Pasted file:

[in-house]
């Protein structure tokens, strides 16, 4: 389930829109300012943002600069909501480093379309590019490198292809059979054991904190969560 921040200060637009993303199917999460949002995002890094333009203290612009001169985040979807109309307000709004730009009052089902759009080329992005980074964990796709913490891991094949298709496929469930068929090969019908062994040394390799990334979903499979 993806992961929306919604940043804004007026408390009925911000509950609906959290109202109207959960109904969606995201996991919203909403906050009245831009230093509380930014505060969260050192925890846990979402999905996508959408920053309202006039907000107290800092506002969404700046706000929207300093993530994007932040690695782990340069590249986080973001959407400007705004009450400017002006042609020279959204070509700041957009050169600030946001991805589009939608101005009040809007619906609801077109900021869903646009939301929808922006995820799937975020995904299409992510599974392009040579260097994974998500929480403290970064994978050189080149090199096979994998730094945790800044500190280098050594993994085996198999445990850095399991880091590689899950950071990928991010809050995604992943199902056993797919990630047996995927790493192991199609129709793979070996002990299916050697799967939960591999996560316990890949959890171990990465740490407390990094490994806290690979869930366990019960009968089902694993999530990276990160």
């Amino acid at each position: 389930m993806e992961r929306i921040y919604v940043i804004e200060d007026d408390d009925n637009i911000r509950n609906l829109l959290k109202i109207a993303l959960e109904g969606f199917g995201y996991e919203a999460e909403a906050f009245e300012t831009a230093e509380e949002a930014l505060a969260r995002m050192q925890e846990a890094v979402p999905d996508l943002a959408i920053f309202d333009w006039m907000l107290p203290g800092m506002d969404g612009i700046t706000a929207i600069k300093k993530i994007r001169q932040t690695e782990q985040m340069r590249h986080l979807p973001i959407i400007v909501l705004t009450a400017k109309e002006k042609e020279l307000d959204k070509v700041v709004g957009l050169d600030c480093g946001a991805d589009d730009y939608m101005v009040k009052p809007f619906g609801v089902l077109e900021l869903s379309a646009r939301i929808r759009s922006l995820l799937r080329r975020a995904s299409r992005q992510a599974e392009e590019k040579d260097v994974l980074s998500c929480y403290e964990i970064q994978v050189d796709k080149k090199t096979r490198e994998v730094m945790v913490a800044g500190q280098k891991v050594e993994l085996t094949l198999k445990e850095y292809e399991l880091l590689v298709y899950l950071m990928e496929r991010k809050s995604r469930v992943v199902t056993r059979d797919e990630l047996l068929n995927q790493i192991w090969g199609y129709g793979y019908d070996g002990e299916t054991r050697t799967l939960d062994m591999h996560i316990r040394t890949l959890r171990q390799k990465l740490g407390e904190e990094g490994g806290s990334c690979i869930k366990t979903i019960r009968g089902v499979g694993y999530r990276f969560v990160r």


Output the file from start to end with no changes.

[in-house]
């Protein structure tokens, strides 16, 4: 389930829109300012943002600069909501480093379309590019490198292809059979054991904190969560 921040200060637009993303199917999460949002995002890094333009203290612009001169985040979807109309307000709004730009009052089902759009080329992005980074964990796709913490891991094949298709496929469930068929090969019908062994040394390799990334979903499979 993806992961929306919604940043804004007026408390009925911000509950609906959290109202109207959960109904969606995201996991919203909403906050009245831009230093509380930014505060969260050192925890846990979402999905996508959408920053309202006039907000107290800092506002969404700046706000929207300093993530994007932040690695782990340069590249986080973001959407400007705004009450400017002006042609020279959204070509700041957009050169600030946001991805589009939608101005009040809007619906609801077109900021869903646009939301929808922006995820799937975020995904299409992510599974392009040579260097994974998500929480403290970064994978050189080149090199096979994998730094945790800044500190280098050594993994085996198999445990850095399991880091590689899950950071990928991010809050995604992943199902056993797919990630047996995927790493192991199609129709793979070996002990299916050697799967939960591999996560316990890949959890171990990465740490407390990094490994806290690979869930366990019960009968089902694993999530990276990160």
């Amino acid at each position: 389930m993806e992961r929306i921040y919604v940043i804004e200060d007026d408390d009925n637009i911000r509950n609906l829109l959290k109202i109207a993303l959960e109904g969606f199917g995201y996991e919203a999460e909403a906050f009245e300012t831009a230093e509380e949002a930014l505060a969260r995002m050192q925890e846990a890094v979402p999905d996508l943002a959408i920053f309202d333009w006039m907000l107290p203290g800092m506002d969404g612009i700046t706000a929207i600069k300093k993530i994007r001169q932040t690695e782990q985040m340069r590249h986080l979807p973001i959407i400007v909501l705004t009450a400017k109309e002006k042609e020279l307000d959204k070509v700041v709004g957009l050169d600030c480093g946001a991805d589009d730009y939608m101005v009040k009052p809007f619906g609801v089902l077109e900021l869903s379309a646009r939301i929808r759009s922006l995820l799937r080329r975020a995904s299409r992005q992510a599974e392009e590019k040579d260097v994974l980074s998500c929480y403290e964990i970064q994978v050189d796709k080149k090199t096979r490198e994998v730094m945790v913490a800044g500190q280098k891991v050594e993994l085996t094949l198999k445990e850095y292809e399991l880091l590689v298709y899950l950071m990928e496929r991010k809050s995604r469930v992943v199902t056993r059979d797919e990630l047996l068929n995927q790493i192991w090969g199609y129709g793979y019908d070996g002990e299916t054991r050697t799967l939960d062994m591999h996560i316990r040394t890949l959890r171990q390799k990465l740490g407390e904190e990094g490994g806290s990334c690979i869930k366990t979903i019960r009968g089902v499979g694993y999530r990276f969560v990160r």